Daniel - National Chengchi University

B Advanced Business (Honours) / Dip Languages
Semester 2, 2022


I went to study Chinese in and experience a fully Chinese speaking environment.

Personal development

Living in NCCU was an eye opening experience. Getting to know and live with the locals in their accommodation was a once in a lifetime opportunity. I made friends from across the globe and in all walks of life - from church and campus clubs, to the athletics team and food court. I improved my Chinese a lot, grew in my independence and became more sure of who I am. If you're interested in truly experiencing the local culture, I couldn't more highly recommend NCCU.

Academic development

I was just studying Chinese and did the intensive Chinese course (level 5). My Chinese teacher was really excellent, she even allowed me to audit her other classes. I was really able to improve a lot in Chinese. One definite challenge was learning traditional Chinese, it looks really complicated and can be! However, having learned simplified I was surprisingly able to pick it up over time. If you're worried about this, I'd really recommend you to take the jump and do it. You'll be surprised at how quickly you pick up traditional Chinese. Traditional Chinese is used in Korea and Japan, so learning it will actually open up a decent part of the cultures there. It was so awesome to visit both.  The workload was pretty similar to UQ I found.

Professional development

Having been able to get around Taiwan, understanding the culture, making friends there and really improving my Chinese was really valuable for my professional development. Chinese is a very hard language to learn, and without being immersed in a Chinese speaking culture I don't know if it's possible to get your listening and speaking up to a level that you can use day to day in a working environment! (If you need to listen and speak Chinese). Because Chinese is very hard and the number of fluent non-native Australians is quite low, it can really help you standout!


  • The food, and accommodation was quite cheap. 
  • I spent about $25 per week for my accommodation (I lived in the local 4-person per room dorms).
  • Transport was probably $100 a week, but that was because I used Uber a lot, the dormitories are not close to public transport and Uber is pretty reasonable (about $20 for a 30 minute ride). If you use public transport or bikes (couldn't more highly recommend biking) you could probably get by on $15 a week. 
  • Food - $140 a week. Food is very cheap in Taiwan, so I spent about $20 a day for Breakfast, Lunch, Dinner and my daily two bubble teas (maybe not so good health wise). There was an option to cook your own food in the dorms, but it's not very easy because there's one small kitchen for a few hundred students. 
  • For travel I spent a few thousand but that was because I went to Korea and Japan for 12 days or so + went to Kaohsiung on the high speed rail a number of times.


Receiving the New Colombo Plan Scholarship allowed me to not have to worry too much about finances - I'm very grateful. 

I used my funding to help pay for my daily expenses. Because Taiwan is quite cheap and I brought a lot of the things I needed over, I thankfully had some of my allowance left over which I was able to use to travel around Taiwan.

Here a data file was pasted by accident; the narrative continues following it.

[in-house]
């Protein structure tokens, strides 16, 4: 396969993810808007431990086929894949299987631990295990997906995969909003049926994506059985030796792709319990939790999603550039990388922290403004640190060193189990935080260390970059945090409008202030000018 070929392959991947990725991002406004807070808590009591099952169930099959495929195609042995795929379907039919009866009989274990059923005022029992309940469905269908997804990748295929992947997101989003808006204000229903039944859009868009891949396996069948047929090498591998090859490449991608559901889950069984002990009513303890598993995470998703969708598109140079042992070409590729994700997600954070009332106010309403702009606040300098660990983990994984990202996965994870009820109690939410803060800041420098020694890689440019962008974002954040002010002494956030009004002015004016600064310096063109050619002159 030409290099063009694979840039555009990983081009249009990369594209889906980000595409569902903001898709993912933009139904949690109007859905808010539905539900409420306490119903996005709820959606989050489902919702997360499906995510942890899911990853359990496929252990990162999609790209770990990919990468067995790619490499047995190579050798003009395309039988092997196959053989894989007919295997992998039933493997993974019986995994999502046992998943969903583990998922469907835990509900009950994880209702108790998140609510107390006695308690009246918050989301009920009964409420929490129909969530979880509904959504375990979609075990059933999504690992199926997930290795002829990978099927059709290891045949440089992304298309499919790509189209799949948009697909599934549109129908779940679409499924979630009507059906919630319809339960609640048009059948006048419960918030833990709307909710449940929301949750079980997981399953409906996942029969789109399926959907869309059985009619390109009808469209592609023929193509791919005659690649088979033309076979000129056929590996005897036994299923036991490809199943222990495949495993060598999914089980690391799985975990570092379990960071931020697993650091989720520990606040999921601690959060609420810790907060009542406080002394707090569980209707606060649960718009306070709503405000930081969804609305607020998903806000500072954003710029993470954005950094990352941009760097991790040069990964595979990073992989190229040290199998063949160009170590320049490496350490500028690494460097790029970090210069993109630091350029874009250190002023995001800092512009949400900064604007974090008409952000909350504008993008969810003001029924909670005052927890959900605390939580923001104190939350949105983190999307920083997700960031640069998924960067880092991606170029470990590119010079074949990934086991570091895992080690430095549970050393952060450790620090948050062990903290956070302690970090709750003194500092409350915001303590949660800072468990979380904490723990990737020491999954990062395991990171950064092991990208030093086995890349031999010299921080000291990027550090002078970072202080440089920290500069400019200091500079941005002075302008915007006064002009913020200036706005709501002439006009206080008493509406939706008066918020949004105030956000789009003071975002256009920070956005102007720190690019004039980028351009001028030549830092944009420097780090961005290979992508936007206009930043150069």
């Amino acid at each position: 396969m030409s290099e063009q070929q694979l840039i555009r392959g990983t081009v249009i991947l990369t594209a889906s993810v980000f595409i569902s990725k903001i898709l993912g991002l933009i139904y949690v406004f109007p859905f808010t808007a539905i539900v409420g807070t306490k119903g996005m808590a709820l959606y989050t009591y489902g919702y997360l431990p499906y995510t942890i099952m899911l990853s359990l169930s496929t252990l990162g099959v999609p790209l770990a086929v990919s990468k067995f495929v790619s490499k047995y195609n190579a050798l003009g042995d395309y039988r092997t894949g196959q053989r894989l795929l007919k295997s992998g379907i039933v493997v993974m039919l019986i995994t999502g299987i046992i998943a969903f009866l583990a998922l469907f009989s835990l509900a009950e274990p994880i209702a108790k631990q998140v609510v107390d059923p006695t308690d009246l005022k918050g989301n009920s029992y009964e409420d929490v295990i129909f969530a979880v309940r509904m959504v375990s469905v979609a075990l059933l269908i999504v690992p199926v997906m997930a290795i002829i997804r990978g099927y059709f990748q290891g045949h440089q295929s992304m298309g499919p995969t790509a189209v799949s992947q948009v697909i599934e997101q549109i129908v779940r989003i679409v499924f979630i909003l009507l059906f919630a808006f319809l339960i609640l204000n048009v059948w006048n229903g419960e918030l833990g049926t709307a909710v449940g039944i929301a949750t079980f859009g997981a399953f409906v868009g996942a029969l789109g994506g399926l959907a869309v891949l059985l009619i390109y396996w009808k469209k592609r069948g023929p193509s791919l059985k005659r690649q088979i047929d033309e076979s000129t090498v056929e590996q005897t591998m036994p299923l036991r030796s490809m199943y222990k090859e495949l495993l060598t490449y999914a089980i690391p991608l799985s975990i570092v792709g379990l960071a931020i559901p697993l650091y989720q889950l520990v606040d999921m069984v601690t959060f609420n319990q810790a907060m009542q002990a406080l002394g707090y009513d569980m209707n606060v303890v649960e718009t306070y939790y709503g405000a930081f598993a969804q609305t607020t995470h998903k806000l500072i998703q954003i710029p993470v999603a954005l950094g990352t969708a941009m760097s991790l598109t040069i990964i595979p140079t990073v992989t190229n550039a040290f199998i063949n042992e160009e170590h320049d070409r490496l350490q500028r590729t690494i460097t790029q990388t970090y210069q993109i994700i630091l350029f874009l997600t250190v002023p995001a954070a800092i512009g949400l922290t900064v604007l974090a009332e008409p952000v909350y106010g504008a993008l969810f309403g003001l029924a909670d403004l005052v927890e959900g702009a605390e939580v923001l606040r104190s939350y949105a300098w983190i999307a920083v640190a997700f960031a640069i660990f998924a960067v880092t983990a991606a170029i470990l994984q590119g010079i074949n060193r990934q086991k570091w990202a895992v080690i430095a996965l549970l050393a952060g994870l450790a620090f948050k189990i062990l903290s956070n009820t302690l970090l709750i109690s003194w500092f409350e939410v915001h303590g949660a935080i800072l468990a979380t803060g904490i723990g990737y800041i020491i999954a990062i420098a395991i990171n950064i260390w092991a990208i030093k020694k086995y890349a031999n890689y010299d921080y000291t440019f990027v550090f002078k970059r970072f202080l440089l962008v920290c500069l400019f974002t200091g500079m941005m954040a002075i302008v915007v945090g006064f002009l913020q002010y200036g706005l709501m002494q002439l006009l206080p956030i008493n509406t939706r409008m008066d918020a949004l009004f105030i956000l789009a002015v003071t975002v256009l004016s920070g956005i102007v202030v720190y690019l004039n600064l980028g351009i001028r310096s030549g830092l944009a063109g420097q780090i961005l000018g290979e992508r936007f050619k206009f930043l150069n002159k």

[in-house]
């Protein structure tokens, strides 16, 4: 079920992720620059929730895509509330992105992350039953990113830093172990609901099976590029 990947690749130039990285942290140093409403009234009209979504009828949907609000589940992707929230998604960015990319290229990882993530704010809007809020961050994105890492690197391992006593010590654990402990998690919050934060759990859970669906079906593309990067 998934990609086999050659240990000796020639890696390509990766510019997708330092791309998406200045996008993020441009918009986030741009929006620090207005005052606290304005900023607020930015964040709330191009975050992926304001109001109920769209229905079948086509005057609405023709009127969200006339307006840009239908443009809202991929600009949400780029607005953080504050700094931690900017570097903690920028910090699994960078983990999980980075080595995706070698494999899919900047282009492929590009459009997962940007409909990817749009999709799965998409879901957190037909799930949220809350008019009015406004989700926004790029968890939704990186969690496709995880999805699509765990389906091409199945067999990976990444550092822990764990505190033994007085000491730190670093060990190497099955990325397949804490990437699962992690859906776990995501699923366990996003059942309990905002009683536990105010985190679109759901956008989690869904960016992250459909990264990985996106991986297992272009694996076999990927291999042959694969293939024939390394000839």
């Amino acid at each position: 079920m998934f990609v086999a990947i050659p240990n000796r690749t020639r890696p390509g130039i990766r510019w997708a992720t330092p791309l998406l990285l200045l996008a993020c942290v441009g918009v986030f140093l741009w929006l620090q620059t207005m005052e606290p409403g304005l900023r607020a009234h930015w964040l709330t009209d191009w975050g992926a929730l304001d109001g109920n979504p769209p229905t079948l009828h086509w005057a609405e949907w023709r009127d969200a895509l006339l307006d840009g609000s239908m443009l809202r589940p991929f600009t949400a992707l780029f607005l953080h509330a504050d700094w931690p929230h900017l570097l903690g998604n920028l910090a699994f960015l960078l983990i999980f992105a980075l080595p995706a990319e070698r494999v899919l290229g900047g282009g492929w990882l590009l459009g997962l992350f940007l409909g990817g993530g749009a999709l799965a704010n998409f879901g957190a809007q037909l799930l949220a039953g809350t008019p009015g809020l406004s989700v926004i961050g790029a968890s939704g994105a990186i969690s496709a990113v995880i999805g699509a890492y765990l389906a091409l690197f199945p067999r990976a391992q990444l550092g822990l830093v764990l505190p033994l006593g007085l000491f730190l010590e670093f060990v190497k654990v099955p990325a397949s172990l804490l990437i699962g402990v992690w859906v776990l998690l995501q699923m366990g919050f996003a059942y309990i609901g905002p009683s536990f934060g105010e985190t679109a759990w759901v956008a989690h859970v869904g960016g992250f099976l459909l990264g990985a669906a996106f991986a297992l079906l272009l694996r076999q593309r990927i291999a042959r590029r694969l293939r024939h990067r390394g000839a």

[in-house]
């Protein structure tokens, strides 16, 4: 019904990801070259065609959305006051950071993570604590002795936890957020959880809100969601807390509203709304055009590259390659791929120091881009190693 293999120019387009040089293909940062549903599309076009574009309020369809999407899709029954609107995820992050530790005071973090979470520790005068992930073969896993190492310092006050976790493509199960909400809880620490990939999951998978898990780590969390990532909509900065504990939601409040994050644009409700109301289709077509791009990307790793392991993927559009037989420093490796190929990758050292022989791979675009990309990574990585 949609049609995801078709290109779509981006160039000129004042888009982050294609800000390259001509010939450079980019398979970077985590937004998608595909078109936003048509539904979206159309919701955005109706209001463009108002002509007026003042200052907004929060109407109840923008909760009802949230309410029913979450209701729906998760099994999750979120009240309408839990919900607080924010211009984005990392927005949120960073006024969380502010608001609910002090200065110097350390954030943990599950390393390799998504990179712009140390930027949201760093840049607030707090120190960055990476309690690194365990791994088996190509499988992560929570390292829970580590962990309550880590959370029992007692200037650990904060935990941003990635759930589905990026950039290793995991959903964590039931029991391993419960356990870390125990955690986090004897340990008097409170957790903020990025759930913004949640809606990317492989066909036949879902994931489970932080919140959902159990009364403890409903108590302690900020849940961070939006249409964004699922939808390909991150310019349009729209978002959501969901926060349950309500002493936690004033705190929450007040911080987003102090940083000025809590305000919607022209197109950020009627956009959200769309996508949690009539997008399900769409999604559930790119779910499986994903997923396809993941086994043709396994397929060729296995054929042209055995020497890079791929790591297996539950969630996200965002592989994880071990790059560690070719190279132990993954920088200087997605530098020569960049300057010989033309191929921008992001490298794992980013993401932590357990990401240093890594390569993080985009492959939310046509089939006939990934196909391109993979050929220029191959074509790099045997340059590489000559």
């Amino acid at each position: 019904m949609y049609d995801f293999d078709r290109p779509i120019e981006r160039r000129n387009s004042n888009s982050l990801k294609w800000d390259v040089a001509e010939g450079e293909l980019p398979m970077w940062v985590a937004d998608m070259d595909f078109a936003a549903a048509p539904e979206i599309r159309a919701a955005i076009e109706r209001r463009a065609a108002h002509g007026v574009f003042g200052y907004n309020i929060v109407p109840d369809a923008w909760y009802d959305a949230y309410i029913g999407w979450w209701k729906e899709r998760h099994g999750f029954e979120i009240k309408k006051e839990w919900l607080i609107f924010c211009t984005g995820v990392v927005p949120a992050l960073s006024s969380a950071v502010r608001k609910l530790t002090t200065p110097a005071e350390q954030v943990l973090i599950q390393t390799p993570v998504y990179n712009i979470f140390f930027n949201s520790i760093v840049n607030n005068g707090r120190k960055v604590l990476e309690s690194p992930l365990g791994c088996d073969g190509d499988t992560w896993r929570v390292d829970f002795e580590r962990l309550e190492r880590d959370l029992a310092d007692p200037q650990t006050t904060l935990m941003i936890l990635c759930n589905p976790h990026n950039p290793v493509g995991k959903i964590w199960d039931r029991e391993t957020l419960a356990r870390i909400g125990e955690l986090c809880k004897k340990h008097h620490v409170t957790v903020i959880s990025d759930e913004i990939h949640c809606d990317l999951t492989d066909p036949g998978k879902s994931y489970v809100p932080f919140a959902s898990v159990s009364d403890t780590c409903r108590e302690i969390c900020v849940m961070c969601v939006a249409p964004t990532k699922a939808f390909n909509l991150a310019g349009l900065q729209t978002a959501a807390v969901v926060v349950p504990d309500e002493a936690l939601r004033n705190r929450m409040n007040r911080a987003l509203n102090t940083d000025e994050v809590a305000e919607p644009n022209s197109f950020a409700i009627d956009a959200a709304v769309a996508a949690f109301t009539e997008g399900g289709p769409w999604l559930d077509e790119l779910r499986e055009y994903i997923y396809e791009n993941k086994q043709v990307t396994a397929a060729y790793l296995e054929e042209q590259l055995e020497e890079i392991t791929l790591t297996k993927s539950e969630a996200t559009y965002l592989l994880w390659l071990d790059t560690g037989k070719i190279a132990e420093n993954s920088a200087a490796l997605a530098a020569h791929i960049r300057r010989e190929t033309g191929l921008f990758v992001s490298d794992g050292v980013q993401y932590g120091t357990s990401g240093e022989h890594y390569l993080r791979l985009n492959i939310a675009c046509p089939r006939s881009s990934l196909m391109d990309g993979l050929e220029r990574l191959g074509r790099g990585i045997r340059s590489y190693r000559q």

The university provides two options for exchange students, the international house and the domestic dormitory. I originally wanted to get into the international house, but didn't get in (you put your preferences in and then the system randomly allocated you based on preferences and availability.) 

However, in hindsight, I couldn't be happier that I ended up staying in this dormitory. But I should probably preface it. By local standards, the dormitory is old and rundown. The room was about the same size as my room back home, but there were four people living together in it instead of just me. The mattress you're lent is about as hard as wood, there's a shared bathroom and the place (including your clothes) can easily get moldy because it rains so much. You also only get placed with other exchange students, so if you're hoping to live in the same room with local Taiwanese students unfortunately you won't be able to (they live in the floors above). 

Despite these harder living conditions, it's really great! Living here allows you to live amongst many of the locals (there's about 4 different dormitories all in close proximity and they share a dining hall - which is a great place to make friends and hangout. Most people don't really use their rooms except to sleep, and I recommend you do the same. There are lots of nice common areas to study and hang out in. Furthermore, having stayed in the same, well-loved and somewhat uncomfortable dorms for a semester gives you an experience that allows you to truly relate to the other locals - and in my opinion, that's worth more than any money could buy. 

The accommodation was also about $1000 AUD for 4 months, which is pretty good.


There were only 4 Australian students in the whole university. Having been able to make so many close friends, and also become the first Australian friend many of the people here had met was such a privilege. I was truly surprised by how kind and genuine the people were. I was only here for four months, so I really I was shocked that people would personally write letters, send messages, shared Instagram stories and insist on taking one last photograph together. One person even dropped me off to the airport. I truly felt loved by the people here. I will really miss them.

Advice/Top tips

As an Australian you have so much to offer and you'll also learn so much at NCCU! So take the leap, your experience will be fun, meaningful and so worth it.